ground for enjoining further modification of the programs.

Flack v. Friends of Queen Catherine, Inc. [630]


Models produced as intermediate steps in the creation of a sculpture may qualify
as works of art for the purposes of VARA.

Pollara v. Seymour [630]


Works created “for the primary purpose of promoting or advertising” do not fall
within VARA’s scope of protection. Pollara created a mural for the Gideon Co-
alition, a group that “advocate[d] legal representation for the poor.” Shortly
after the mural had been hung on a wall, it was removed for failure to obtain per-
mission to display the mural in that location. During the removal process, the
12 See pages 620 of the casebook for a detailed list of modifications that Titleserv intended to
make.

26
mural was damaged. Emphasizing that the work had been created for a promo -
tional purpose, the court found that Pollara could not recover under VARA. The
concurrence (Judge Gleeson) stated that the work lacked the “recognized stature”
needed for recovery under VARA.

Pavia v. 1120 Avenue of the Americas Associates [640]


VARA prohibits only the act of making unauthorized modifications to a work.
It does not prohibit the continued display of such modified works.

Wojnarowicz v. American Family Association [643]


Unauthorized photographic reproductions of a visual work may infringe the
moral rights to that work. Wojnarowicz had produced a number of prominent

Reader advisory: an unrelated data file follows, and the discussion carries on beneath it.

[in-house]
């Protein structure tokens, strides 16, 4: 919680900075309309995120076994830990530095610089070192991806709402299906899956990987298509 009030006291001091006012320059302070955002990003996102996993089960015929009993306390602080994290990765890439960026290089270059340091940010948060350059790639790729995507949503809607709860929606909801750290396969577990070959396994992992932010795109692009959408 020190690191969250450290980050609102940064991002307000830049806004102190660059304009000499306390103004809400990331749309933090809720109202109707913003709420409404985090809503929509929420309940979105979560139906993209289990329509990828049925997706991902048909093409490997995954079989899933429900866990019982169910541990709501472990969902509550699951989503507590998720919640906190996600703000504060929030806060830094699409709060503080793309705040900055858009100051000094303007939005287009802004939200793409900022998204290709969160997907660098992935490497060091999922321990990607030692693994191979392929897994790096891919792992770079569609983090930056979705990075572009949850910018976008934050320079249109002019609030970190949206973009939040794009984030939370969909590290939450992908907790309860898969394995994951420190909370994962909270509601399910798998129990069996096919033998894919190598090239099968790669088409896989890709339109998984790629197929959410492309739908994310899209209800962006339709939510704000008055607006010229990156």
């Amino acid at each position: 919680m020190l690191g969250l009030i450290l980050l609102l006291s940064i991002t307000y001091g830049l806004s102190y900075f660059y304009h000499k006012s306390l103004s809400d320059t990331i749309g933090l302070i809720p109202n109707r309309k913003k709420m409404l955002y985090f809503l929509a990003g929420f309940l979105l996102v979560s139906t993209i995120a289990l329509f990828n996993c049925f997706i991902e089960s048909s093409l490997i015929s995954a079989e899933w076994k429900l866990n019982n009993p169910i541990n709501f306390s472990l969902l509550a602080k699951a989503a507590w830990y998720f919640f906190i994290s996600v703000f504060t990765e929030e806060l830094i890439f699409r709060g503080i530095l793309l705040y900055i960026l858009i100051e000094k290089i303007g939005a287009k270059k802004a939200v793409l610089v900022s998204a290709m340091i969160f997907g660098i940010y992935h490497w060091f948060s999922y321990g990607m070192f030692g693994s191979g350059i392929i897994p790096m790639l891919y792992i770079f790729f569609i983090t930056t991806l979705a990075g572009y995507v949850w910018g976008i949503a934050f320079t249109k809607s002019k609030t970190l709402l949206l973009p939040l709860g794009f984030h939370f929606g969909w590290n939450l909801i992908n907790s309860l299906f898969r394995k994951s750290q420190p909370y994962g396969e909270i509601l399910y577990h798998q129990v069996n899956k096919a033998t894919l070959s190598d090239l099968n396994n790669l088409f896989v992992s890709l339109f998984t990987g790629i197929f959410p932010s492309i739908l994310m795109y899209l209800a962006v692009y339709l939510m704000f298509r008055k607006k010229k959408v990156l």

sculptures addressing the AIDS epidemic of the 1980s. Some of his works “de-
picted sexual acts and a few portrayed Christ with a hypodermic needle in his
arm.” Finding the works offensive, the American Family Association distributed
pamphlets condemning the works. The pamphlets “contained unauthorized re-
productions of 14 fragments of [Wojnarowicz’s] exhibited works.” Finding the
Association to have violated Wojnarowicz’s moral rights, the court observed that
“deliberate alterations” such as “selective cropping” could result in unauthorized
modifications of the original work. The court further criticized the Association
for “reduc[ing] plaintiff ’s multi-imaged works of art to solely sexual images.”

The Right to Distribute Under § 106(3)

Fawcett Publications v. Elliot Publishing Co. [651]


The first sale doctrine allows the unrestricted resale of physical copies of a
copyrighted work. Eliot obtained secondhand copies of comic books published
by Fawcett. Eliot then bound Fawcett’s comics with other comic books and sold
the resulting volumes as “double comics.” Ruling for Eliot, the court observed
that “the purpose and effect of the copyright statute is to secure to the owner
thereof the exclusive right to multiply copies.”

Rights of Public Performance and Display Under §§ 106(4)–(6)

Columbia Pictures Industries, Inc. v. Aveco, Inc. [669]


A performance may be “public” within the meaning of § 106(4) even if it takes
place in a venue that does not hold many people. Aveco operated a chain of
video-rental stores. In addition to renting videotapes for home viewing, each
store had a number of viewing rooms, in which customers could watch rented
tapes. Aveco’s policy was to allow only customers and “members of their famil-
ies and social acquaintances” to join each other for any particular viewing. Find-
ing that Aveco had infringed Columbia’s exclusive right to authorize the public

27
performance of the videos, the court emphasized that “[t]he Copyright Act
speaks of performances at a place open to the public. It does not require that the
public place be actually crowded with people.” Furthermore, the court stated
that the term “authorize” in § 106(4) was plainly meant to authorize secondary
liability against Aveco for providing the tapes used in the unauthorized public
performances.

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Related Interests